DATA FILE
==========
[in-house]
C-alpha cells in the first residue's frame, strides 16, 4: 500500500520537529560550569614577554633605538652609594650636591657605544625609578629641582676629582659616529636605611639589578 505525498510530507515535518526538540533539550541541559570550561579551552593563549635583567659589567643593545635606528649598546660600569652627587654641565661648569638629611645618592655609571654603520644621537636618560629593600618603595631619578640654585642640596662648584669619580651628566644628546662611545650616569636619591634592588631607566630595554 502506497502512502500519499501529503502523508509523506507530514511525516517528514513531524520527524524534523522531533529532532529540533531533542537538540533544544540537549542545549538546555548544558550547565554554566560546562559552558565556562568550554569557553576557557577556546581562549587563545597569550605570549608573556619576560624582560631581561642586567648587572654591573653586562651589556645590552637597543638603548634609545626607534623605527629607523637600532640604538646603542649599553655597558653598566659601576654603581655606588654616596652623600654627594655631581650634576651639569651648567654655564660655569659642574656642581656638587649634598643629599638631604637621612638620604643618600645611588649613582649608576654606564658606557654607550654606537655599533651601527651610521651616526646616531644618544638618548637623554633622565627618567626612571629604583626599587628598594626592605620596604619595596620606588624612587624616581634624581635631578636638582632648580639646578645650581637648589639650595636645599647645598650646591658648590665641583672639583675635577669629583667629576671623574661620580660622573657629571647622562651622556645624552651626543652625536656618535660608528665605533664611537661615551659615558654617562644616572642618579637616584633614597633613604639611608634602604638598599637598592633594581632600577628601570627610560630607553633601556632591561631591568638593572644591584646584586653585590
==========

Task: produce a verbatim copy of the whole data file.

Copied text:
[in-house]
C-alpha cells in the first residue's frame, strides 16, 4: 500500500520537529560550569614577554633605538652609594650636591657605544625609578629641582676629582659616529636605611639589578 505525498510530507515535518526538540533539550541541559570550561579551552593563549635583567659589567643593545635606528649598546660600569652627587654641565661648569638629611645618592655609571654603520644621537636618560629593600618603595631619578640654585642640596662648584669619580651628566644628546662611545650616569636619591634592588631607566630595554 502506497502512502500519499501529503502523508509523506507530514511525516517528514513531524520527524524534523522531533529532532529540533531533542537538540533544544540537549542545549538546555548544558550547565554554566560546562559552558565556562568550554569557553576557557577556546581562549587563545597569550605570549608573556619576560624582560631581561642586567648587572654591573653586562651589556645590552637597543638603548634609545626607534623605527629607523637600532640604538646603542649599553655597558653598566659601576654603581655606588654616596652623600654627594655631581650634576651639569651648567654655564660655569659642574656642581656638587649634598643629599638631604637621612638620604643618600645611588649613582649608576654606564658606557654607550654606537655599533651601527651610521651616526646616531644618544638618548637623554633622565627618567626612571629604583626599587628598594626592605620596604619595596620606588624612587624616581634624581635631578636638582632648580639646578645650581637648589639650595636645599647645598650646591658648590665641583672639583675635577669629583667629576671623574661620580660622573657629571647622562651622556645624552651626543652625536656618535660608528665605533664611537661615551659615558654617562644616572642618579637616584633614597633613604639611608634602604638598599637598592633594581632600577628601570627610560630607553633601556632591561631591568638593572644591584646584586653585590